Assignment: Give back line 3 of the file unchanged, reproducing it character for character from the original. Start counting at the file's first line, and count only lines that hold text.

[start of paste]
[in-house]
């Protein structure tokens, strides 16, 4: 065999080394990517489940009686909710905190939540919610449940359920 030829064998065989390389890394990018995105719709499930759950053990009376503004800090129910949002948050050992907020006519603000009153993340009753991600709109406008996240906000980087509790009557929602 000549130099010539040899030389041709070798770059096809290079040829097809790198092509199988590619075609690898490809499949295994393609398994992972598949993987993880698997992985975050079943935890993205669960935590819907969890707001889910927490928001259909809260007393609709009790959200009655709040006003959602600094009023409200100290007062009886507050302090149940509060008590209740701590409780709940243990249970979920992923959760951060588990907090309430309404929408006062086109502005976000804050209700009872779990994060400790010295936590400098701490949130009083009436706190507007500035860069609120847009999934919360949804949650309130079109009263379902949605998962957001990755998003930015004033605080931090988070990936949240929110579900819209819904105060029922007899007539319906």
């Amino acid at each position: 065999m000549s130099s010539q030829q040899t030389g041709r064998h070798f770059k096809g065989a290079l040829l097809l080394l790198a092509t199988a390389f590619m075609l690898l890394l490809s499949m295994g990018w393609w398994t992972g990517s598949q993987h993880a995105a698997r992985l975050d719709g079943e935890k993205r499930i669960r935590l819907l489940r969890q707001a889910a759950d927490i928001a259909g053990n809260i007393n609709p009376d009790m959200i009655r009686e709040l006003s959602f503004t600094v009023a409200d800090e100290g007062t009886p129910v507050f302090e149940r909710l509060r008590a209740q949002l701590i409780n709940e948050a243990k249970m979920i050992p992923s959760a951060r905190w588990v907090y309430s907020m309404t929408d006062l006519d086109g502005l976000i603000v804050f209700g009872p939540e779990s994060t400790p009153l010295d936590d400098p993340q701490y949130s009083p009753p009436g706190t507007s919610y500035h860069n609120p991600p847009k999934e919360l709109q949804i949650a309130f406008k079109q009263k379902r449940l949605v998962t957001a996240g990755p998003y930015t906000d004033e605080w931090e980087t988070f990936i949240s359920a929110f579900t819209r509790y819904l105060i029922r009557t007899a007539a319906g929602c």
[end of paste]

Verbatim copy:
């Amino acid at each position: 065999m000549s130099s010539q030829q040899t030389g041709r064998h070798f770059k096809g065989a290079l040829l097809l080394l790198a092509t199988a390389f590619m075609l690898l890394l490809s499949m295994g990018w393609w398994t992972g990517s598949q993987h993880a995105a698997r992985l975050d719709g079943e935890k993205r499930i669960r935590l819907l489940r969890q707001a889910a759950d927490i928001a259909g053990n809260i007393n609709p009376d009790m959200i009655r009686e709040l006003s959602f503004t600094v009023a409200d800090e100290g007062t009886p129910v507050f302090e149940r909710l509060r008590a209740q949002l701590i409780n709940e948050a243990k249970m979920i050992p992923s959760a951060r905190w588990v907090y309430s907020m309404t929408d006062l006519d086109g502005l976000i603000v804050f209700g009872p939540e779990s994060t400790p009153l010295d936590d400098p993340q701490y949130s009083p009753p009436g706190t507007s919610y500035h860069n609120p991600p847009k999934e919360l709109q949804i949650a309130f406008k079109q009263k379902r449940l949605v998962t957001a996240g990755p998003y930015t906000d004033e605080w931090e980087t988070f990936i949240s359920a929110f579900t819209r509790y819904l105060i029922r009557t007899a007539a319906g929602c």